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26-10-2023 | Wouter Fioole

Do you ride slower in the winter?

Autumn has begun again, winter is just around the corner. The weather is a lot less inviting outside for cycling than when it's bright blue and sunny. Zwifting is, of course, an ideal substitute, but I still like to get outside as much as possible.

In talking to my cycling mates about this, this often leads to two recurring questions:

  1. Is there more headwind, or does it just seem that way?
  2. Do I ride slower on average now, or is that too an appearance?

In this piece, first things first, an answer to question two. Spoiler alert! Yes, it really is. You're riding slower in winter. There are three main reasons for this.

1. The air is thicker

Cycling is mainly about moving yourself through the air. In winter, this is usually more difficult than in summer. After all, the colder it gets, the denser the air becomes, making it more challenging to move through it.

The easiest way to explain this is using water. Normally, water is liquid. If you make it very cold, the particles creep together, and you get rock-hard ice, which is almost impossible to get through. But if you make water warm, then the particles separate so much that you can't even see the water anymore. To a slightly lesser extent, this effect also applies to the air in which we move. Air resistance is greater at low temperatures than at higher temperatures, and so you go slower.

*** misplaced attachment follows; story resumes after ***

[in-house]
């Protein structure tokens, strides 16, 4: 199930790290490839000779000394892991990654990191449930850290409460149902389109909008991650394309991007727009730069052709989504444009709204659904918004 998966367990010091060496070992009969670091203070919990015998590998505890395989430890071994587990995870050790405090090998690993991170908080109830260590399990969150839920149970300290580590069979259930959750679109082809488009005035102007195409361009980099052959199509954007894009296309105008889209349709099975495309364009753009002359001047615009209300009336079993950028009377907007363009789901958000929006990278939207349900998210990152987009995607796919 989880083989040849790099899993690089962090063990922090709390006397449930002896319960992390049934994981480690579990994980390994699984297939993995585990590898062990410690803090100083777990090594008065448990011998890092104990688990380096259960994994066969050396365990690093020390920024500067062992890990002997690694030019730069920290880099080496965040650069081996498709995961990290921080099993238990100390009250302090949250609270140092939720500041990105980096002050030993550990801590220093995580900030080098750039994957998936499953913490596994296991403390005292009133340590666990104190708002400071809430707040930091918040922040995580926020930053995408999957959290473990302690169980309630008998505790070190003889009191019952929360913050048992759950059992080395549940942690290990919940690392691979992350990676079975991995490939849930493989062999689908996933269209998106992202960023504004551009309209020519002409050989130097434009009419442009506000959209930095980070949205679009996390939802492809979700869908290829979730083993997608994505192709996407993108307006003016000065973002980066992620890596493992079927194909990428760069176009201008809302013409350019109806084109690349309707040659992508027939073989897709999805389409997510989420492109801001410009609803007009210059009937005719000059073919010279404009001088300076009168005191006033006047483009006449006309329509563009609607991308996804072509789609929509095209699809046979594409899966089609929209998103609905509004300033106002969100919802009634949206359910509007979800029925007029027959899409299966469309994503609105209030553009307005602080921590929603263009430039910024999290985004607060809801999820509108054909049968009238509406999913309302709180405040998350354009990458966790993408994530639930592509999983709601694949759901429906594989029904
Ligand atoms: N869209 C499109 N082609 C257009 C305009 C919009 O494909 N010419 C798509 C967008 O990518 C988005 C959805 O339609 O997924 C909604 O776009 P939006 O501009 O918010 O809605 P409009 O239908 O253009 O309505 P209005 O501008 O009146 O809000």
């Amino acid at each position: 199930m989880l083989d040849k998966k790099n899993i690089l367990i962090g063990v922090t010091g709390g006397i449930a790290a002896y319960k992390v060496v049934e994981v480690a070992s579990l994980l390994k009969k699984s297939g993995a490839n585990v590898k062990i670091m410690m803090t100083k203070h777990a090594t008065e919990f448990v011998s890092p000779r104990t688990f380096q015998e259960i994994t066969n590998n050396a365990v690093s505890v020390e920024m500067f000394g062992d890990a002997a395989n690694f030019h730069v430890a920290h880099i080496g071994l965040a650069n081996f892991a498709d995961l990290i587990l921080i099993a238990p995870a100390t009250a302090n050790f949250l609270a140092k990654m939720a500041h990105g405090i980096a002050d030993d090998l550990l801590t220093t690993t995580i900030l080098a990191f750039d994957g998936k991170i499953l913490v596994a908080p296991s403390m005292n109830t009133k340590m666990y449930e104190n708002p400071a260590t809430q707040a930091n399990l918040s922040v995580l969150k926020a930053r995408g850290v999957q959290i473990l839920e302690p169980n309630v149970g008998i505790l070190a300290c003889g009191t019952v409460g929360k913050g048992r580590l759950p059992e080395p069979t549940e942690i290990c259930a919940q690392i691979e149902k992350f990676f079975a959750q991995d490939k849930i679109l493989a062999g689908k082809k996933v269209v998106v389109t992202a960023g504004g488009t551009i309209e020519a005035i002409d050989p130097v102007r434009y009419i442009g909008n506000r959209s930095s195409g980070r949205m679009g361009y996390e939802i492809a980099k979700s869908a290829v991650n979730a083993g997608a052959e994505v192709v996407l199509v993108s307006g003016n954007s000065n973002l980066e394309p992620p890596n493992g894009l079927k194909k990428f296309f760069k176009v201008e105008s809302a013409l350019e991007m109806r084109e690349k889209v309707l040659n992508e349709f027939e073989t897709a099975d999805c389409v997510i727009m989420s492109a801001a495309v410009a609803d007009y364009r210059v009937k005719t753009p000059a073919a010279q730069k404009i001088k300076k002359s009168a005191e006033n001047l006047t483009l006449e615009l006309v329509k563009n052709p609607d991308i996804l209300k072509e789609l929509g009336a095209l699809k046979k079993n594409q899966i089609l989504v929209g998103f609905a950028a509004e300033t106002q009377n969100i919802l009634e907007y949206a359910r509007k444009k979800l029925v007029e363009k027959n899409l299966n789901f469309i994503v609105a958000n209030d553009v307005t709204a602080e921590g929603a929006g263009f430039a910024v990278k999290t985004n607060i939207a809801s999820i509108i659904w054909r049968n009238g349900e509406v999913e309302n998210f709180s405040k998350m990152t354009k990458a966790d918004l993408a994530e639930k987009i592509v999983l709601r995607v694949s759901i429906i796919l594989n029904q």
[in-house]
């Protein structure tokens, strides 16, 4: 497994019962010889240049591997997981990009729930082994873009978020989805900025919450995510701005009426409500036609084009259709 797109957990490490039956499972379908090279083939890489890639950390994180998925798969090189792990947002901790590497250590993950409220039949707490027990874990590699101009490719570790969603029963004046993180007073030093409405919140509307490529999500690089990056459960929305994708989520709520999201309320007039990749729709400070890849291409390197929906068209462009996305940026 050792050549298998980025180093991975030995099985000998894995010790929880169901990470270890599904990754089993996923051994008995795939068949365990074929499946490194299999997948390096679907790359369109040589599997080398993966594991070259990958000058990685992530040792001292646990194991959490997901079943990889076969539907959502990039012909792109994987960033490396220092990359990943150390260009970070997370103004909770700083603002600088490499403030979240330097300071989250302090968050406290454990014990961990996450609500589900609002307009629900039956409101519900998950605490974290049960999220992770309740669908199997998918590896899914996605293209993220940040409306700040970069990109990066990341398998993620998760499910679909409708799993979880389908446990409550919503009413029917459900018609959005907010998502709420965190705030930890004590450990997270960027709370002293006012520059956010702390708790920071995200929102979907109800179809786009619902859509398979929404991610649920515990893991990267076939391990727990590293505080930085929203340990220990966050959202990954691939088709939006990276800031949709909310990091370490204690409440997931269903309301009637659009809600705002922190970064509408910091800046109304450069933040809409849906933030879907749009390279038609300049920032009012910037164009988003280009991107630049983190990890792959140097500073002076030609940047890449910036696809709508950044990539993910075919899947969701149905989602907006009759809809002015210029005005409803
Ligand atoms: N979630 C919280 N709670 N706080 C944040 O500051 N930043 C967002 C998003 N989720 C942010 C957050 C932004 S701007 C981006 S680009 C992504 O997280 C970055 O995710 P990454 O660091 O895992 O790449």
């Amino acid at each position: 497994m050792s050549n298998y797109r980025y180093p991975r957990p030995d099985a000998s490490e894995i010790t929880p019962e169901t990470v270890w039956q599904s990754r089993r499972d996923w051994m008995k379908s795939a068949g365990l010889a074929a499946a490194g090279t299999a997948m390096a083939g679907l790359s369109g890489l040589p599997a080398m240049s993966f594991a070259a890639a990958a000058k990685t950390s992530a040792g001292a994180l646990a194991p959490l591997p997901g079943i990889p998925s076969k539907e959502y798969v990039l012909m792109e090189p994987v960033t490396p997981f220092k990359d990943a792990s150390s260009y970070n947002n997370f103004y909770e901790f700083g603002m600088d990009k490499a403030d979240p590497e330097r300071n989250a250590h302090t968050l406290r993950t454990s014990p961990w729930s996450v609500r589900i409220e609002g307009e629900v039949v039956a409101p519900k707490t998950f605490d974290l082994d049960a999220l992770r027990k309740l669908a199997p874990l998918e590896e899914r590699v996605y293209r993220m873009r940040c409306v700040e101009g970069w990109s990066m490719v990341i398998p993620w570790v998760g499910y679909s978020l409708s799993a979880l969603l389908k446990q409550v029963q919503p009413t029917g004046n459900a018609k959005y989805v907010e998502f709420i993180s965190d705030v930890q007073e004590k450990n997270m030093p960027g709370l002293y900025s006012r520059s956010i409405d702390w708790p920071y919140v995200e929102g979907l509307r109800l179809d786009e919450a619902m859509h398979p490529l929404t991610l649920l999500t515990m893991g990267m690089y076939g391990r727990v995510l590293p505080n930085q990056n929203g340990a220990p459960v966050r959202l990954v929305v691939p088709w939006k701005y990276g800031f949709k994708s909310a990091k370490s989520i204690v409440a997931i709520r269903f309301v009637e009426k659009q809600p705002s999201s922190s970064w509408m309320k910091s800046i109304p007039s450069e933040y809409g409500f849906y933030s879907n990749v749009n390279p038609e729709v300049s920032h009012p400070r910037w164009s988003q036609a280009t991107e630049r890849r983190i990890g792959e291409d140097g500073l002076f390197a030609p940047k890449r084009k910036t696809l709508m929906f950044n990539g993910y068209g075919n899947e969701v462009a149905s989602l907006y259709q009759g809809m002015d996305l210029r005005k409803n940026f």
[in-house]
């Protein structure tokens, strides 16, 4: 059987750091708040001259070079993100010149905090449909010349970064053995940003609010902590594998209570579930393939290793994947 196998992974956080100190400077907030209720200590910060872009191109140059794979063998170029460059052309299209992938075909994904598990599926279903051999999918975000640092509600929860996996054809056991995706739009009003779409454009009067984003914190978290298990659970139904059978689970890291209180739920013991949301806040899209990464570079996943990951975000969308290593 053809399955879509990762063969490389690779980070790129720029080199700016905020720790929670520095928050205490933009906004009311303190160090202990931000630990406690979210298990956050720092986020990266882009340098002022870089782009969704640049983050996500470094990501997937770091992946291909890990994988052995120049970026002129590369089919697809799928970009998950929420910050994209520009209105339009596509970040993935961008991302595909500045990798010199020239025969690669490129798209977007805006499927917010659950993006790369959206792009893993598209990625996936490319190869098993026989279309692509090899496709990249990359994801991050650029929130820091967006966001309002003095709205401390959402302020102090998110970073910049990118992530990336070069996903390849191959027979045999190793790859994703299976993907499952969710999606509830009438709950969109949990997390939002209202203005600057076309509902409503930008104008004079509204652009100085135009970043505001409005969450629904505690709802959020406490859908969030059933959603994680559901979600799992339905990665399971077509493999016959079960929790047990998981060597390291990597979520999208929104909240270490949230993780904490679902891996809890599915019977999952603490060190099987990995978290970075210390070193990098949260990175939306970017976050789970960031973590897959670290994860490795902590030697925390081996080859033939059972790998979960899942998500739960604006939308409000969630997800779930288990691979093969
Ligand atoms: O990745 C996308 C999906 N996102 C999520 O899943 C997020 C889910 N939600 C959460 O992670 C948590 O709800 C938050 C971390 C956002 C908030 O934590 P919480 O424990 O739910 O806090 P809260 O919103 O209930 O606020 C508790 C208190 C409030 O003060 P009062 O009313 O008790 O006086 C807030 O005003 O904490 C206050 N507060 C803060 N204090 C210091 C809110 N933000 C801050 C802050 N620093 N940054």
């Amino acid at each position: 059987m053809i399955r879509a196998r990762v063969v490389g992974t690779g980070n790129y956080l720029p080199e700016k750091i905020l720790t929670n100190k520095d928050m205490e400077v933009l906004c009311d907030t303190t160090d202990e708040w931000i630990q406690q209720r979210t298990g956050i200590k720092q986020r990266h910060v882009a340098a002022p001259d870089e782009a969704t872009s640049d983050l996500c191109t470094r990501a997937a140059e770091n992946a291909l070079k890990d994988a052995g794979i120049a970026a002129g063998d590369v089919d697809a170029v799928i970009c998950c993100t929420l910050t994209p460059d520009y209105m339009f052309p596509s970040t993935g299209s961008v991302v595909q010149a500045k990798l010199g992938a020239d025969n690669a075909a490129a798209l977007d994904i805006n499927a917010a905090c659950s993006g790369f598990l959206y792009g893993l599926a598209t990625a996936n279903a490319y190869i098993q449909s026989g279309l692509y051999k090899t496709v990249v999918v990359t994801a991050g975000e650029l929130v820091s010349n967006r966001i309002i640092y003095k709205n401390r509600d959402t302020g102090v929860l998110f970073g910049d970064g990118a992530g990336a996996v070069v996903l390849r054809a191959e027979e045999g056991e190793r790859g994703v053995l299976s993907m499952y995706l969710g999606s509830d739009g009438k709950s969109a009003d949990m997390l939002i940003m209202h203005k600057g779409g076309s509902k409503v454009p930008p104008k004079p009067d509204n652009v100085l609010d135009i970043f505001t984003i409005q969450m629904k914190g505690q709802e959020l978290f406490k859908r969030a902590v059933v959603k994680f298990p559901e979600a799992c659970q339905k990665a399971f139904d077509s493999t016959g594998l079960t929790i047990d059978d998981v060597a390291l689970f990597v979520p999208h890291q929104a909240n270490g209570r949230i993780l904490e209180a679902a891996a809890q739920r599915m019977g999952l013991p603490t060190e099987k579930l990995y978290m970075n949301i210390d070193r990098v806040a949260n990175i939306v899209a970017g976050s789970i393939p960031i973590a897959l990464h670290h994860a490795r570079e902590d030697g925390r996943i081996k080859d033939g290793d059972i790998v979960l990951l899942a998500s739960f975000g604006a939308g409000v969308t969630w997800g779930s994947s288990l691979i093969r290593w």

For that matter, this is also the reason why you are less affected by headwind on warm days than on cold days.

2. More clothing, less aero

A second reason is that we go out in winter dressed a lot thicker than in summer. Extra weight is one thing, aerodynamics is an even more important aspect. You want to wear a somewhat roomier jacket in the winter because layers need to fit underneath to insulate things. By definition, that wider jacket is not as tight around your body as your summer clothes. The more flapping and flapping, the more wind you catch, and the slower you go. So make sure you stay warm, but be careful not to ride with a parachute if you still want to maintain some speed.

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3. Form also has a winter dip

The final reason for a lower average per ride often seems to be mainly down to yourself. The days get shorter, the weather worse, the goals for the new season are still far away, motivation drops, and so does form. The statistics from JOIN and Strava clearly show that from October the average distance per ride halves compared to the summer months. Poorer form obviously also results in lower averages.

Of course, there are plenty of other reasons. More solo rides, fewer leaves on the trees (and thus less shelter), and more careful road behavior, for example.

Winter as your friend

Don't let the lower averages keep you off the bike, especially. Now is the ideal time for nice long slow rides that provide a huge base for the new season. Especially in combination with hardcore Zwift races, you'll come out of the winter sharp. If you can easily pedal away the miles in the cold months, your average will skyrocket as soon as the temperature does. In this respect, the well-known cycling saying is really true: winter miles, summer smiles.

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